Tuesday, 28 April 2009

BBSRC Innovator of the Year

The inaugural BBSRC Innovator of the Year title has been awarded to Professor Stephen Jackson from the University of Cambridge. The award, organised by the Biotechnology and Biological Sciences Research Council (BBSRC), honours the UK bioscientist who has been best at turning world-class research into a product, company, service or advice to have an impact on our lives.

Alvin Hall, Dr Luke Alphey, Professor Steven Jackson, Professor Jeff Errington and Professor Douglas Kell

Prof Stephen Jackson was named as the first Innovator of the Year at an awards ceremony and gala dinner at Banqueting House in London last night (24 March) and was presented with the trophy and prize cheque for £10,000 by the well-known finance and television personality Alvin Hall. An independent judging panel had earlier selected Prof Stephen Jackson as the 2009 Innovator of the Year for his work to turn research on DNA damage and repair into cancer therapies that are now saving the lives of breast and ovarian cancer sufferers.

Two runners-up, Dr Luke Alphey and Prof Jeff Errington, were recognised for their work on spin out companies that have developed new ways to defeat disease carrying mosquitoes and crop pests, and new approaches to tackling superbugs like MRSA respectively. They each received £5,000.

Prof Stephen Jackson, said: "It's a tremendous honour to receive this prestigious award. It really reflects that science, like that funded by BBSRC in my group over the years can yield both exciting science and commercial and social applications.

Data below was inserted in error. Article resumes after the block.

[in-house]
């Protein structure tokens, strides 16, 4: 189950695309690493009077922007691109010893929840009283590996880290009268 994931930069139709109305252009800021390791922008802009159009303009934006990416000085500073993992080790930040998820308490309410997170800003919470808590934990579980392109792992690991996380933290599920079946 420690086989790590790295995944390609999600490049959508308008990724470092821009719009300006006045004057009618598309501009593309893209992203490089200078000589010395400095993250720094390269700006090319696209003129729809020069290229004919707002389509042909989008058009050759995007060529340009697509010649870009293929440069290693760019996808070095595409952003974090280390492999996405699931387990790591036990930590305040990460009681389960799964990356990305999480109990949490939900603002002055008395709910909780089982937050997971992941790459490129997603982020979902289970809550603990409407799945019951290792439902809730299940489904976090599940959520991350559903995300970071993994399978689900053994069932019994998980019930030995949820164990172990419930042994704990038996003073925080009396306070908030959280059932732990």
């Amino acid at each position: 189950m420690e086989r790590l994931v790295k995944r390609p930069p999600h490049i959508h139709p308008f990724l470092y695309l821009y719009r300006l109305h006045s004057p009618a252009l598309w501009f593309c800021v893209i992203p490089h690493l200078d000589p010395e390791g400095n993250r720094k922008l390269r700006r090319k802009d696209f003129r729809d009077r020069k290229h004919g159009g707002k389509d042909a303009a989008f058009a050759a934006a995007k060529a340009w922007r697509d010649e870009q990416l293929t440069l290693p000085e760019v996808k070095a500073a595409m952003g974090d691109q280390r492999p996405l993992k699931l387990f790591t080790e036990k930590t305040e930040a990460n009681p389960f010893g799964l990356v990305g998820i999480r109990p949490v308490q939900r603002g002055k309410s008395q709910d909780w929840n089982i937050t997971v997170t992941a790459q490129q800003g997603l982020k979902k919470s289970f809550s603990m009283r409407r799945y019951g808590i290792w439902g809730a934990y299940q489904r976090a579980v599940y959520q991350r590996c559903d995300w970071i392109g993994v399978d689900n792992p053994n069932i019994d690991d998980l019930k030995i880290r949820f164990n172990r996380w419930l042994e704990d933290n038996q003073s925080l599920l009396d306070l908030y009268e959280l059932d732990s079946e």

"I think this award is a showcase for how funding of science by BBSRC is able to provide major tangible benefits not only the UK science base but also the biotech and pharmaceutical industries."

Alvin Hall, highlighting the importance of innovation in a downturn, said: "It was a total pleasure to attend the Innovator of Year ceremony, to meet the inspiring finalists and to present the prizes. I work with companies on both sides of the Atlantic to help them to develop and grow - and at the moment how to get through the downturn. One thing all organisations need is bright people prepared to take a great idea and run with it. In the finalists of Innovator of the Year the UK has seven individuals who have already done this."

The Innovator of the Year Award is an annual competition designed to recognise and reward those bioscientists who are taking steps to transfer the UK’s world beating bioscience research base into impacts that positively affect quality of life for UK citizens. The award aims to build a culture amongst the research base where all scientists consider the potential of their research and the steps that could be taken to maximise its social and economic impact.

Professor Douglas Kell, BBSRC Chief Executive, said: "The group of finalists the judges had to select the winner from was absolutely fantastic and everyone at BBSRC congratulates Professor Stephen Jackson on being named 2009 Innovator of Year.

"The finalists represent both the pinnacle of bioscientists who are turning their research into impact and, at the same time, just the tip of the iceberg. UK bioscience is world beating and BBSRC is striving to help translate this into economic and social benefits to create world beating companies and products. From tackling superbugs and developing new drugs to higher yielding crops and new animal vaccines, bioscience research generates millions of pounds for the UK economy and saves billions of pounds through policy advice every year. When the world emerges from recession it will be these high-tech, knowledge intensive areas that will help to power the UK economy."

visit the BBSRC for more information

1 comment:

  1. We should commend people that do great works for humanity. Too often they are overshadowed by actors and athletes who don't have an impact on health and the quality of living as scientist do.